It's true that Hispanic inmates are actually underrepresented in the excluded groups. But that doesn't mean that Hispanic inmates are going to benefit from sentence reduction. Many Hispanics in US prisons are noncitizens — and many of those noncitizens are either unauthorized immigrants (most of whom are serving time for immigration offenses) who'll be deported once they complete their prison terms, or formerly legal immigrants who lost their legal status because of their criminal conviction. In both of these cases, getting a sentence reduction would just mean getting deported more quickly.
Other exclusions — such as the exclusion of federal sex offenders — would disproportionately target white inmates. So it's not clear how the pool of prisoners eligible for the CORRECTION Act's reforms would look, on the whole. Fifty percent of the people who were convicted in 2013 for things that would make them ineligible for the CORRECTIONS Act are white, which is much greater than the proportion of whites in federal prison. But that doesn't look at all the prisoners sentenced before 2013, during the boom years of mass incarceration.
Paul Hofer, of the Sentencing Resource Counsel Project for the Federal Public and Community Defenders, has conducted preliminary estimates looking at more of the data. He says, "It seems likely there will be an adverse impact on minorities from the exclusions."
Risk assessment could exacerbate racial gaps
But being eligible for reductions is only the beginning. How much time prisoners can get off their sentences depends on their risk of recidivism. Inmates who are deemed to be "low risk" can get 10 days off their sentence for every 30 days they spend in an education program or "productive activity"; inmates who are deemed to be "medium risk" get 5; and the highest-risk inmates can't get any time off their sentences at all (unless they can change their risk category).
But how does the government determine how likely someone is to recidivate? The bill tells the federal government to come up with a risk assessment tool. These tests are used in several states and in federal court to figure out how best to manage an inmate's case — or to determine whether someone should be put on probation instead of prison to begin with. But most states shy away from using them to determine the length of an inmate's sentence.
And there's a reason for that. Some of the factors used to determine recidivism risk are "dynamic" — they're factors that an individual can change over time. But others are "static" factors: they say more about the environment where an inmate lives, or where he grew up, than about his own behavior.
One of the major risk-assessment tools treats drug use, low education level, and frequent changes in residence as factors that put someone at higher risk to recidivate. Even factors that look fair on the face of it, like the age an inmate was when he was arrested for the first time, can just mean that the inmate lived in a neighborhood where teenagers (or younger) were under police suspicion.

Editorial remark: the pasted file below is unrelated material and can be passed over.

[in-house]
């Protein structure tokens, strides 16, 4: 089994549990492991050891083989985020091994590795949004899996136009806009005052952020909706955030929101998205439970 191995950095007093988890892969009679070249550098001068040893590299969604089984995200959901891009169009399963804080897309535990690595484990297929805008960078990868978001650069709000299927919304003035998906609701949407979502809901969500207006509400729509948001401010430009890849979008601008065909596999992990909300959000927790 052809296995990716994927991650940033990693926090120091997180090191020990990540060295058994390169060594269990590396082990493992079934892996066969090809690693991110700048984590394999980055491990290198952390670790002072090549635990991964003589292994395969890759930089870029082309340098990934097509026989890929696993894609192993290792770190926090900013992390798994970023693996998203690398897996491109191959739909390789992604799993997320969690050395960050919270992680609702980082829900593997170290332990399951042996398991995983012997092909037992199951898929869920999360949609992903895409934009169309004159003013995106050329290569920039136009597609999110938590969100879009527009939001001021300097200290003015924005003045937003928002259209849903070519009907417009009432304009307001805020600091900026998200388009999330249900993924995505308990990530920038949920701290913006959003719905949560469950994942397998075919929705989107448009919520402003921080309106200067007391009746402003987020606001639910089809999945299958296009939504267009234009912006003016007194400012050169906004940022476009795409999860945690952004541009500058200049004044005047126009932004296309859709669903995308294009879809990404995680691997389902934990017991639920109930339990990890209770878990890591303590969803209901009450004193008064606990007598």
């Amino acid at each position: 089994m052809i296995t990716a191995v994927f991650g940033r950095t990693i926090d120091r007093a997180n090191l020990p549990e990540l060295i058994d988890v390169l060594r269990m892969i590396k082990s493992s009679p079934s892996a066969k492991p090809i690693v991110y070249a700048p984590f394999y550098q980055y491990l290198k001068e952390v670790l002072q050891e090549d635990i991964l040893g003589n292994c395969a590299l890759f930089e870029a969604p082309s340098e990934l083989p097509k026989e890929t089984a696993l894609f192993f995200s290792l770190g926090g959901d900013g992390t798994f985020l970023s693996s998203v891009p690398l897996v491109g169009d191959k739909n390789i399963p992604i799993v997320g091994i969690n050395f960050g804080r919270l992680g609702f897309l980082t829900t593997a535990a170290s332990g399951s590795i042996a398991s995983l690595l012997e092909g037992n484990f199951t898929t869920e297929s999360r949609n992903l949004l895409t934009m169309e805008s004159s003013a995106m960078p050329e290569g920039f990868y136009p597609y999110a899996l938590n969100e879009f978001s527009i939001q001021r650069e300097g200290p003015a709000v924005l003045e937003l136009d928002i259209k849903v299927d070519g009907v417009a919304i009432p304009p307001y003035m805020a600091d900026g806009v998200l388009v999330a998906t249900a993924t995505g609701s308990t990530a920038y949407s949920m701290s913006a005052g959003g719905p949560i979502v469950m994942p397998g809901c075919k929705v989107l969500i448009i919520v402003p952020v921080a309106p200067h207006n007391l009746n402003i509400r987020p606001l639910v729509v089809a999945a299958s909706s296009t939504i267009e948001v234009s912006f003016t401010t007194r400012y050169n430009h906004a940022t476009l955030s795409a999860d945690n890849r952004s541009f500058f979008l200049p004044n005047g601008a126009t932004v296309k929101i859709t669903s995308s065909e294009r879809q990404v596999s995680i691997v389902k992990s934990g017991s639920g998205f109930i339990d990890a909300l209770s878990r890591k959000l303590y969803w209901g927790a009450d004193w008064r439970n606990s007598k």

The CORRECTIONS Act tells the federal government to "emphasize" dynamic factors in its risk assessments, according to Sen. Whitehouse's office, "so that all inmates can lower their risk of recidivism." But it's not clear what that would look like — most existing assessments use a mix of the two. And even if static factors aren't disqualifying, including them at all could put inmates who aren't affluent or educated at a disadvantage.
This is being hailed as a big deal because the goalposts have shifted
The CORRECTIONS Act is what's known as a "back-end" prison reform: it reduces the sentences of people who are already in prison. But it doesn't address the front end: how many people are getting sent to prison to begin with, and for how long.
Criminal justice reformers agree that both ends are necessary, but that when it comes to reducing mass incarceration, it's the front-end reforms that are really important. And Sen. Whitehouse's office acknowledges that without front-end reforms, the CORRECTIONS Act is hampered by "the broader problem in our criminal justice system of minority communities having much higher rates of arrest and conviction."
Sen. Whitehouse's office "hopes our bill can jumpstart a debate on" front-end reforms as well as back-end ones. But last Congress, the Senate Judiciary Committee looked at the two together: in addition to an earlier version of the CORRECTIONS Act, the committee passed the Smarter Sentencing Act, a bill to reduce mandatory minimum sentences for various crimes. In fact, Smarter Sentencing, the front-end reform, was the higher-profile bill.
Now, the situation appears to have reversed: back-end reform is leading the way. Smarter Sentencing is also being reintroduced in the Senate, with another bipartisan group of senators. But Judiciary Chairman Grassley is skeptical, and the Smarter Sentencing Act hasn't gotten the "could pass" momentum that the CORRECTIONS Act has.
The fact that the CORRECTIONS Act has gone from a modest supplement to sentencing reform to the star of the show means that the goalposts have quietly shifted on criminal justice reform from last year to this year. Policymakers may be saying that criminal justice reform is the one big thing that can get done in the 114th Congress, but they've reduced their expectations about what can actually pass. Before Chairman Grassley's Senate Judiciary Committee even passes any bills, he's already changed the debate over what Congress can do to reduce mass incarceration — and who it ought to help.